national average. TWA’s local fares, however, remained
higher than its competitors (Borenstein, 1990).
The failures and consolidations of the mid-1980’s
and evidence of localized market power at hub airports
raised congressional ire and even short-lived calls for reregulation (Morrison & Winston, 1990). Yet a decline in
the number of large national carriers does not translate
into greater concentration at the route level. In fact, the
growth of the large hub-and-spoke networks provided for
more competition in most longer markets which are
serviced across several competing hubs. Brueckner, Dyer,
and Spiller (1992) show that network growth reduces
fares in city pair markets connected through the hub.
Stability and equilibrium do not yet reign in the
domestic airline industry. Despite the well-known risks of
forecasting, several recent developments seem likely to
shape the industry.
Role of the Travel Agent
Travel agents provide about 80 percent of airline
reservation and ticket sales. At an average of 10 percent
of ticket price, commissions provide an attractive target
for cost savings. Last year most major carriers engaged in
a direct assault by capping commissions at $50 per ticket.
Subsequent defections leave the result in question. All
carriers attempt to encourage direct bookings through
owned sales offices, ticket by mail, and other marketing
programs; nonetheless, most carriers support and
encourage sales through the agency network. A few,
however, attempt to bypass the agencies entirely.
Southwest’s flights are listed in the CRS’s but agents
must book flights directly with Southwest. Before its
tragic crash, ValuJet supported its rapid growth primarily
through direct marketing with little agency support.
High information costs generated by thousands of
constantly changing fares and restrictions as well as the
requirement for a hard-copy ticket have, to this point,
allowed the travel agency industry to dominate the retail
market channels. This position is under attack by recent
industry initiatives. Ticketless travel, first introduced by
Morris Air (now acquired by Southwest), is spreading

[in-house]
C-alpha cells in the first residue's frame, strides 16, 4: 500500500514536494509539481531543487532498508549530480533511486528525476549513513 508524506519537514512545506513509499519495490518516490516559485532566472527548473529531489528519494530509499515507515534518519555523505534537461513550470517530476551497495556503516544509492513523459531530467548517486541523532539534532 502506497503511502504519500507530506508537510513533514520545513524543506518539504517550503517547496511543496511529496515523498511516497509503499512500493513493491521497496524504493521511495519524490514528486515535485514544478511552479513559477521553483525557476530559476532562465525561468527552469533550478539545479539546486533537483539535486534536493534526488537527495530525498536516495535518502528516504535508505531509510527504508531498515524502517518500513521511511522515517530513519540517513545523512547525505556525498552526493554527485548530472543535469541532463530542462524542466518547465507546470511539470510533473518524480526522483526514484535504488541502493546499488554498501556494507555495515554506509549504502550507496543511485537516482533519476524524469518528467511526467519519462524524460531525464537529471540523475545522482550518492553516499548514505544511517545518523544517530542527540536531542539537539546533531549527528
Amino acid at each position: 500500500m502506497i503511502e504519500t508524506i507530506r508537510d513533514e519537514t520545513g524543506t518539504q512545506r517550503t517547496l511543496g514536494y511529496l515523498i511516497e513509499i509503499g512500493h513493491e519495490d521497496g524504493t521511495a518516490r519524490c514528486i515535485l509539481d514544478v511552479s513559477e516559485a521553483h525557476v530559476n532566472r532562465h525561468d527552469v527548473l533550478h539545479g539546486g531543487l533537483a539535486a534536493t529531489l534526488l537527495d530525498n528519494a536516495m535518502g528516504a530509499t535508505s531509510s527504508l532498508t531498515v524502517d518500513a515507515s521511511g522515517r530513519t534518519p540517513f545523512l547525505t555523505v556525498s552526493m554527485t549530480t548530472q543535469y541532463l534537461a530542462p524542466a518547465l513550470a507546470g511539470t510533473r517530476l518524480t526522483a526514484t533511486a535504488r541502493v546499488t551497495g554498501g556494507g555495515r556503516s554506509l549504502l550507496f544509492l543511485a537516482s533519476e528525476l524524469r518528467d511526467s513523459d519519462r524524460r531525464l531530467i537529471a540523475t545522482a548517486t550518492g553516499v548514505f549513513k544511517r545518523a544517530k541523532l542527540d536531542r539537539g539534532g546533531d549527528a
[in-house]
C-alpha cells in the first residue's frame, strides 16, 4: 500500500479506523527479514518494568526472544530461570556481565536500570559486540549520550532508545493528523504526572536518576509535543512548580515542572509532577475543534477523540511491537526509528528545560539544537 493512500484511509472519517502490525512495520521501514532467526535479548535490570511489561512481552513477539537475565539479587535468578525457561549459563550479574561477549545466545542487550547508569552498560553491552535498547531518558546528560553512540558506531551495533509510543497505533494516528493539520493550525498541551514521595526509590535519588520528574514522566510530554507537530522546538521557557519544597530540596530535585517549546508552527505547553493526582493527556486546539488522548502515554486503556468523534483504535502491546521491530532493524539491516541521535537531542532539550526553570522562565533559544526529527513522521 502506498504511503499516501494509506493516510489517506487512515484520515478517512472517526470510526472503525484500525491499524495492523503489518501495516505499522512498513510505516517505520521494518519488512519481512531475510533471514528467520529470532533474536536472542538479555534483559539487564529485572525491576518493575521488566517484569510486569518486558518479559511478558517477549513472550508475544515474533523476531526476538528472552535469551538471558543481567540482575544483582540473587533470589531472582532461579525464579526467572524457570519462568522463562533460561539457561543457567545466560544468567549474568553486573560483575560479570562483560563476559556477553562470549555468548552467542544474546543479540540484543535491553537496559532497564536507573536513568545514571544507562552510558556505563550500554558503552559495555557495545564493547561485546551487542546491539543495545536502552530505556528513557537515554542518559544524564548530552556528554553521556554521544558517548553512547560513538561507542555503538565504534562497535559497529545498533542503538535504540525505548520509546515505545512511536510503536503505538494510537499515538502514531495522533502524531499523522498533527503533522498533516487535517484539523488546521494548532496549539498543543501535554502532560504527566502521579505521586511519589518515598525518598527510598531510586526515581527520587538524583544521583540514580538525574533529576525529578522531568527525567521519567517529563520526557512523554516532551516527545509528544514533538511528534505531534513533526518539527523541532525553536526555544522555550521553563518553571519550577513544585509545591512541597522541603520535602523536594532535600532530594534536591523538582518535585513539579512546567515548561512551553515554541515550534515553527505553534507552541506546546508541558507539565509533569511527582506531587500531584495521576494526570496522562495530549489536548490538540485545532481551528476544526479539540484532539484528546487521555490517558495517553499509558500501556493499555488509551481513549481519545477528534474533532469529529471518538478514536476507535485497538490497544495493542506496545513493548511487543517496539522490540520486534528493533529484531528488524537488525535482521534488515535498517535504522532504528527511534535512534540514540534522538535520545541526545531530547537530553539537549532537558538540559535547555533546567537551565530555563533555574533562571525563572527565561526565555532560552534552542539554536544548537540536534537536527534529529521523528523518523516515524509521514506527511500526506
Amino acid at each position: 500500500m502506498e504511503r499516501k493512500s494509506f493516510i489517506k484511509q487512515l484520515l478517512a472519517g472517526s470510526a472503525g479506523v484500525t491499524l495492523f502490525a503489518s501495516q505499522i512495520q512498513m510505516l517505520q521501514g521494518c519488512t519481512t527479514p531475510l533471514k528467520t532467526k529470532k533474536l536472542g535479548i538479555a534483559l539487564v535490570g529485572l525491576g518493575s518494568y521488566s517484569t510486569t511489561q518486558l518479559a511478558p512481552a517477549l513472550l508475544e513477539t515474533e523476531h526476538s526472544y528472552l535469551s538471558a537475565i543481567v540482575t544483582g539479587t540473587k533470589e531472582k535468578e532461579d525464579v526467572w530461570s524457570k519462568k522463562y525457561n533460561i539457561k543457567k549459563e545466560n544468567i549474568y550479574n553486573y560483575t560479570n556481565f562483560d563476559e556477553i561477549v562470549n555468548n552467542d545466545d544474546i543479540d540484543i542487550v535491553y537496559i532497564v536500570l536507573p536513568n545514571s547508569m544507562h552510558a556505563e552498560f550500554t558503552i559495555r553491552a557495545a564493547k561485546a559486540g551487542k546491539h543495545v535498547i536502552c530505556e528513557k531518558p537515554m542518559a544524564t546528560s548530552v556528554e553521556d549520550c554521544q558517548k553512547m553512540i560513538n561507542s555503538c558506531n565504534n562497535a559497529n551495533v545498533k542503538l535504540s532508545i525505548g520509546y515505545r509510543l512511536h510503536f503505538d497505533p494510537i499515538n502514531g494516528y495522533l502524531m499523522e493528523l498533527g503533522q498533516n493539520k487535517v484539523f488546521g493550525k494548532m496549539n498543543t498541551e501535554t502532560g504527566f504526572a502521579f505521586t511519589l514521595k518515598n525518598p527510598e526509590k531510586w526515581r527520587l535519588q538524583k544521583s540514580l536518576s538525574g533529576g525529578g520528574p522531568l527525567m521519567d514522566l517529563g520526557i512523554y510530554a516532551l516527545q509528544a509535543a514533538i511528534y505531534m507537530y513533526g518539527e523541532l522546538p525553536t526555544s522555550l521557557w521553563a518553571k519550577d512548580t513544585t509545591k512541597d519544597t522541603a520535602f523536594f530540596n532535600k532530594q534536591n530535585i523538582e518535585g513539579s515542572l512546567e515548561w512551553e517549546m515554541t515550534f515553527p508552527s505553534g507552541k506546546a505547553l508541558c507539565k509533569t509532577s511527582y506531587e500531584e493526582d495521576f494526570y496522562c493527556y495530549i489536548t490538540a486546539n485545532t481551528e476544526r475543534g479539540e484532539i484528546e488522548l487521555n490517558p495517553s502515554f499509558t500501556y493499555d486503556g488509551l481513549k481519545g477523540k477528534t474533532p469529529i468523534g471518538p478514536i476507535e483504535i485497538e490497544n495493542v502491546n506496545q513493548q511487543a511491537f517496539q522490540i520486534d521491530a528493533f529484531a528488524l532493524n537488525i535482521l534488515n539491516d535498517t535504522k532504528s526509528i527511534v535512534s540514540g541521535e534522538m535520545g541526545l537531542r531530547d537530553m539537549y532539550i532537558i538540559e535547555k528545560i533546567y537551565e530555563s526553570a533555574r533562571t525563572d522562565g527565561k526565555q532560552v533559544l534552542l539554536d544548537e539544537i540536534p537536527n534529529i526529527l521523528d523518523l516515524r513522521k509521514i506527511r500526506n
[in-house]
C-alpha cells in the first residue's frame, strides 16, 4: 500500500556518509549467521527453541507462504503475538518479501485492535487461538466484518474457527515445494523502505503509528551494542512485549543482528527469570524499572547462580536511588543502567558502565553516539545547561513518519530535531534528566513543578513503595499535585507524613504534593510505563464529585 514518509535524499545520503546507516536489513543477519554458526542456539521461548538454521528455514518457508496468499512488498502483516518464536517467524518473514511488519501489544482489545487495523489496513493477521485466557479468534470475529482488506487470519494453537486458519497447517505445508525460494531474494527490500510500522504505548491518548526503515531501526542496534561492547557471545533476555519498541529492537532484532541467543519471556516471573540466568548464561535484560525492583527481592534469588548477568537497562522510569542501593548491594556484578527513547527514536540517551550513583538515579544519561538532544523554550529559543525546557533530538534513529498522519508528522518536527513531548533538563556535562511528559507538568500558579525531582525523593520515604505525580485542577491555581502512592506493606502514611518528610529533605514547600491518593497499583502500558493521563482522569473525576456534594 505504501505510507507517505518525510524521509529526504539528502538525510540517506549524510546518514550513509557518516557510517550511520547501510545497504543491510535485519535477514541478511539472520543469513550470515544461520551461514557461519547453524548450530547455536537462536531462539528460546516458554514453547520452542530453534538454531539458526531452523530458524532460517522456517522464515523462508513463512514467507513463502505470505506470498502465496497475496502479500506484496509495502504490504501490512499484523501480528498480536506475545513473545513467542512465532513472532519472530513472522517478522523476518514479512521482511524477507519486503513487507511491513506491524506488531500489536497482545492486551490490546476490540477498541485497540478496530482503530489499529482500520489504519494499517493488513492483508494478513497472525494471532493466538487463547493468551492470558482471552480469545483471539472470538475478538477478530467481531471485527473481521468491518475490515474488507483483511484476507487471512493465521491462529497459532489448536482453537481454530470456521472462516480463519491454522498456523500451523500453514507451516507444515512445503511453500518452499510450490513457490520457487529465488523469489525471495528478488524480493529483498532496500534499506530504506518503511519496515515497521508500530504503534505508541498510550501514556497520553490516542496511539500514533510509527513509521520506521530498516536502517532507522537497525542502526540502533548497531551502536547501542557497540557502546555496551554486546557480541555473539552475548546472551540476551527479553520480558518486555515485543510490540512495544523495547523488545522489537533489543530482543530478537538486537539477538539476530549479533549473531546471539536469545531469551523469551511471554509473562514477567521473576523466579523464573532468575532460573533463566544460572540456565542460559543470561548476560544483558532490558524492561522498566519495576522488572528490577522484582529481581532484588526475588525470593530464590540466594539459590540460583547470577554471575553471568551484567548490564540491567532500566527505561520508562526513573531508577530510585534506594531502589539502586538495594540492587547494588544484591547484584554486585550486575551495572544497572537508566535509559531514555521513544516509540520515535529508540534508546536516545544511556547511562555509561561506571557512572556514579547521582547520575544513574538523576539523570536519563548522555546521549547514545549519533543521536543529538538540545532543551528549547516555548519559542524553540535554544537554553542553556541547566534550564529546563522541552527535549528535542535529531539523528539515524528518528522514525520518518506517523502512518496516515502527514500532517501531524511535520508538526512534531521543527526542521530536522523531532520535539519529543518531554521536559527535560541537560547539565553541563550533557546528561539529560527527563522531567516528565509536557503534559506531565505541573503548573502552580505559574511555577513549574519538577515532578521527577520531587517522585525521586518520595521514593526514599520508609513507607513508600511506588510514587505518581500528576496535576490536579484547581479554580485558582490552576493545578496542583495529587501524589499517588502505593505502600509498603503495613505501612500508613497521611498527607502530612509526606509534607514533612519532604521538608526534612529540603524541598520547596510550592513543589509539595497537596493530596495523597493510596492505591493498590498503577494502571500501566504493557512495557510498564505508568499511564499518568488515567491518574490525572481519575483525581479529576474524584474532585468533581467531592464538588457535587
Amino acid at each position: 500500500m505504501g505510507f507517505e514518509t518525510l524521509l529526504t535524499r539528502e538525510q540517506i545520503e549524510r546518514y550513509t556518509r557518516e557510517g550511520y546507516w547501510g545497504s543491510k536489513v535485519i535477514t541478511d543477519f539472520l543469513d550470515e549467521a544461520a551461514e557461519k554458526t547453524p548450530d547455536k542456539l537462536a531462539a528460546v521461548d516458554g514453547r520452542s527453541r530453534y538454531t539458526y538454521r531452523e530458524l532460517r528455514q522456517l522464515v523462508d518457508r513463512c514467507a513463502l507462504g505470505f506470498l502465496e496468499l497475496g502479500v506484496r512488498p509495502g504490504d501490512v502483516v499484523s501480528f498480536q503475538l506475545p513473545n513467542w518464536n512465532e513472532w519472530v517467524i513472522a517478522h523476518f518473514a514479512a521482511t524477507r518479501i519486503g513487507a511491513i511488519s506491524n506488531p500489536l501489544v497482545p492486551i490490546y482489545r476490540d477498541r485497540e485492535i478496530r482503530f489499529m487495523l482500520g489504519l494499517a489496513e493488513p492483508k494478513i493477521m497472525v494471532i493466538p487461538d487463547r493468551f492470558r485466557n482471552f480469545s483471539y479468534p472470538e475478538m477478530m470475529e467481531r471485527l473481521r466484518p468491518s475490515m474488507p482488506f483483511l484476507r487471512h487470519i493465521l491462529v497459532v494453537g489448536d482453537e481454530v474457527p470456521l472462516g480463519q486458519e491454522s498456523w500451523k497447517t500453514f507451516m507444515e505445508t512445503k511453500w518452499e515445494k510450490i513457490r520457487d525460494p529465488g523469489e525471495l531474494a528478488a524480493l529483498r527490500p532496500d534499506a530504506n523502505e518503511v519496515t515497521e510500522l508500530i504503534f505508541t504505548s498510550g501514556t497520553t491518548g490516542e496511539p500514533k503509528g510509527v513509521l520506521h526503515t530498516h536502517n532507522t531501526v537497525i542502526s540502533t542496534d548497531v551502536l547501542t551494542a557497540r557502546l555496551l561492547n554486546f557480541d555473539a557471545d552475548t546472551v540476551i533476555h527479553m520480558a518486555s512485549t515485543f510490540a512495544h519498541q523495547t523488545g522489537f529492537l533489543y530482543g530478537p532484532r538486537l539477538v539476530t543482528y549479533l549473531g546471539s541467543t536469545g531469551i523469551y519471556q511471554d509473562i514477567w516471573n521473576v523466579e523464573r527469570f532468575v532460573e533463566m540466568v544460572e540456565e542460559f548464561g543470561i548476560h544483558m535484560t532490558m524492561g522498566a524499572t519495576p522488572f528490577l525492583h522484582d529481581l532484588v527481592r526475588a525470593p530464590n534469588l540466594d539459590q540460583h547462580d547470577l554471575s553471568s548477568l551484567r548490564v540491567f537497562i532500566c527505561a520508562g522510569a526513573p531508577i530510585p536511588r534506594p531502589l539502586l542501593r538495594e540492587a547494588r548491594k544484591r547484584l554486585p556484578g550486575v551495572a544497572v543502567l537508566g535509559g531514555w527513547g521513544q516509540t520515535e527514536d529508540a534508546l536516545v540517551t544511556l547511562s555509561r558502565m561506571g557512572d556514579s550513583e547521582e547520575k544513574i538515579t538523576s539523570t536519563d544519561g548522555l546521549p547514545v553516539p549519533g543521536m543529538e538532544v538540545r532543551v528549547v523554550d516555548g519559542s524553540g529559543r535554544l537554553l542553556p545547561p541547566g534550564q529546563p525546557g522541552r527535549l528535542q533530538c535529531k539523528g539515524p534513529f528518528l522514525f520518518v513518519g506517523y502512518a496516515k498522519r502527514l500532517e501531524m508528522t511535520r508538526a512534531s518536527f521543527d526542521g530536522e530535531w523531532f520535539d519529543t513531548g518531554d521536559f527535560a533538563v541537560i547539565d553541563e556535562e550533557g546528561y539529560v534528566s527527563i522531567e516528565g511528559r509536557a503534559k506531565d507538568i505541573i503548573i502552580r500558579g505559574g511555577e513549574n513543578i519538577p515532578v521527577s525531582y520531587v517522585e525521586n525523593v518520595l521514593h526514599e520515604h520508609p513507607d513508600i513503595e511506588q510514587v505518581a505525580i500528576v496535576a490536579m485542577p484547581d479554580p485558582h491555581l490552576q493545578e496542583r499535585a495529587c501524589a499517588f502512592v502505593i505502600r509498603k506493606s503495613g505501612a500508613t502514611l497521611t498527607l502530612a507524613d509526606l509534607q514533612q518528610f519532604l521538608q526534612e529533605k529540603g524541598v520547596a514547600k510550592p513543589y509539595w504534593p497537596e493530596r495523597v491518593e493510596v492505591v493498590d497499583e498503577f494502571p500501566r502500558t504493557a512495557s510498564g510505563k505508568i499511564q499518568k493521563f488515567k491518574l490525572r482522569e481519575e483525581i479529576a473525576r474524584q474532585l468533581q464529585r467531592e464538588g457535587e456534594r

across the industry and receiving growing customer
acceptance. Reno Air recently announced an agreement
with Ticketmaster for sales in the Los Angeles basin.
Ticketmaster will book directly into Reno Air’s
reservation system. Finally, direct passenger access to
schedules, fares, and reservations through online services
may represent the greatest threat to the travel agent as
consumers invade the agents’ previously exclusive domain
(Ott, 1995; Underwood, 1995).
The outcome of these changes is ambiguous. A
restructuring of sales distribution with less travel agency
involvement offers significant savings potential for major
carriers, eroding some of the cost advantage of their
smaller rivals. On the other hand, improvements in
passenger access to schedules and fares would benefit
smaller airlines.
Low-Cost Carriers
Southwest Airlines continues to expand its low-frills,
low-fare service, most recently with service from existing
markets in the Midwest and Northeast to Florida.
Southwest’s growth, customer acceptance, and consistent
profitability have attracted the adulation, envy, and
strategic attention of every segment of the industry.
United’s West Coast Shuttle represents the most
significant effort to defend markets with service designed
specifically to compete with Southwest. Carefully planned
and well-financed, the Shuttle at first met with limited
success, having to withdraw from some initial markets
(McCartney & McCarthy, 1996). More recent reports
show stronger traffic. Although the West Coast markets
will remain intensely competitive, nothing on the horizon
would seem to limit Southwest’s ultimate expansion to
the entire domestic market.
The last few years also have witnessed a resurgence
of low-cost, new-entrant carriers reminiscent of the
immediate post-deregulation period. A recent
Department of Transportation study concludes that
consumers save some $4 billion annually from this
renewed competition covering routes that account for 37
percent of domestic passenger traffic (Gruley &
McCartney, 1995). Frequent comparison with Southwest
masks the diverse marketing strategies employed by these

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Journal of Aviation/Aerospace Education & Research, Vol. 7, No. 1 [1996], Art. 1
History, Structure, and Competition
newest entrants. Unlike Southwest, most operate huband-spoke systems. Leading examples include Reno Air,
Midway, Western Pacific, and, before its June grounding,
highly profitable, rapidly expanding Valdet. Reno Air
and Midway operate on opposite coasts in markets